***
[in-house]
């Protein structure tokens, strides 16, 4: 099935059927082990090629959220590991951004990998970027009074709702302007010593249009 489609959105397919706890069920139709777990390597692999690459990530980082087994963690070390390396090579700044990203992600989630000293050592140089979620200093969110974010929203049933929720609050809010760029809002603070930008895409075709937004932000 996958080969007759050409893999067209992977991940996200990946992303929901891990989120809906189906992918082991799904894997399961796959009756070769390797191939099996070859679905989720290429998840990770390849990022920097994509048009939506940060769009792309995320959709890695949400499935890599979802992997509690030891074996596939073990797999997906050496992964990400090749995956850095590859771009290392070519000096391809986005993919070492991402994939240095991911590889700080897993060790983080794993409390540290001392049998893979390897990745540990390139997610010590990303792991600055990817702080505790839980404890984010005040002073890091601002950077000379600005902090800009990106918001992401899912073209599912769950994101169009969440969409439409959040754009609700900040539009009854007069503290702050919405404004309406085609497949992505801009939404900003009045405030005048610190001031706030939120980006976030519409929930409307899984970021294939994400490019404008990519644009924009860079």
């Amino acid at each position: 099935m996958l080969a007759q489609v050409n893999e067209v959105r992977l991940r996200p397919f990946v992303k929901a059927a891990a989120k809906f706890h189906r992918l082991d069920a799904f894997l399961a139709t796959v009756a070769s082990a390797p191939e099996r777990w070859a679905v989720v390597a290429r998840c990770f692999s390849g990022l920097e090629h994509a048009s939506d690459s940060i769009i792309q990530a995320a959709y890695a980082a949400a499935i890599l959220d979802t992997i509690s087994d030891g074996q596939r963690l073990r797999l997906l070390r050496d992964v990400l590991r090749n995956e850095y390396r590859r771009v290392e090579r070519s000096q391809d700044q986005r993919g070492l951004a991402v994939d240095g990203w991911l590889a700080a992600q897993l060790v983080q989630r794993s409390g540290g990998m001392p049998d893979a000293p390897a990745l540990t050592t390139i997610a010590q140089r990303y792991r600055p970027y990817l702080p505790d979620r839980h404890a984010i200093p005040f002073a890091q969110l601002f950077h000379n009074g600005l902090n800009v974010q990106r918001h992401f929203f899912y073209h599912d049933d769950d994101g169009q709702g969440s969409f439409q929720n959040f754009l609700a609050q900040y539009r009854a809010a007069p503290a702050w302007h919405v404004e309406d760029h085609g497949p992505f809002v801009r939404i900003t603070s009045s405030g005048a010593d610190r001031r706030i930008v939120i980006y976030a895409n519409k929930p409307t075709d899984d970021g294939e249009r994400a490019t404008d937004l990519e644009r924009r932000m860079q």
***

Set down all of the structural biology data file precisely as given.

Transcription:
[in-house]
């Protein structure tokens, strides 16, 4: 099935059927082990090629959220590991951004990998970027009074709702302007010593249009 489609959105397919706890069920139709777990390597692999690459990530980082087994963690070390390396090579700044990203992600989630000293050592140089979620200093969110974010929203049933929720609050809010760029809002603070930008895409075709937004932000 996958080969007759050409893999067209992977991940996200990946992303929901891990989120809906189906992918082991799904894997399961796959009756070769390797191939099996070859679905989720290429998840990770390849990022920097994509048009939506940060769009792309995320959709890695949400499935890599979802992997509690030891074996596939073990797999997906050496992964990400090749995956850095590859771009290392070519000096391809986005993919070492991402994939240095991911590889700080897993060790983080794993409390540290001392049998893979390897990745540990390139997610010590990303792991600055990817702080505790839980404890984010005040002073890091601002950077000379600005902090800009990106918001992401899912073209599912769950994101169009969440969409439409959040754009609700900040539009009854007069503290702050919405404004309406085609497949992505801009939404900003009045405030005048610190001031706030939120980006976030519409929930409307899984970021294939994400490019404008990519644009924009860079």
């Amino acid at each position: 099935m996958l080969a007759q489609v050409n893999e067209v959105r992977l991940r996200p397919f990946v992303k929901a059927a891990a989120k809906f706890h189906r992918l082991d069920a799904f894997l399961a139709t796959v009756a070769s082990a390797p191939e099996r777990w070859a679905v989720v390597a290429r998840c990770f692999s390849g990022l920097e090629h994509a048009s939506d690459s940060i769009i792309q990530a995320a959709y890695a980082a949400a499935i890599l959220d979802t992997i509690s087994d030891g074996q596939r963690l073990r797999l997906l070390r050496d992964v990400l590991r090749n995956e850095y390396r590859r771009v290392e090579r070519s000096q391809d700044q986005r993919g070492l951004a991402v994939d240095g990203w991911l590889a700080a992600q897993l060790v983080q989630r794993s409390g540290g990998m001392p049998d893979a000293p390897a990745l540990t050592t390139i997610a010590q140089r990303y792991r600055p970027y990817l702080p505790d979620r839980h404890a984010i200093p005040f002073a890091q969110l601002f950077h000379n009074g600005l902090n800009v974010q990106r918001h992401f929203f899912y073209h599912d049933d769950d994101g169009q709702g969440s969409f439409q929720n959040f754009l609700a609050q900040y539009r009854a809010a007069p503290a702050w302007h919405v404004e309406d760029h085609g497949p992505f809002v801009r939404i900003t603070s009045s405030g005048a010593d610190r001031r706030i930008v939120i980006y976030a895409n519409k929930p409307t075709d899984d970021g294939e249009r994400a490019t404008d937004l990519e644009r924009r932000m860079q």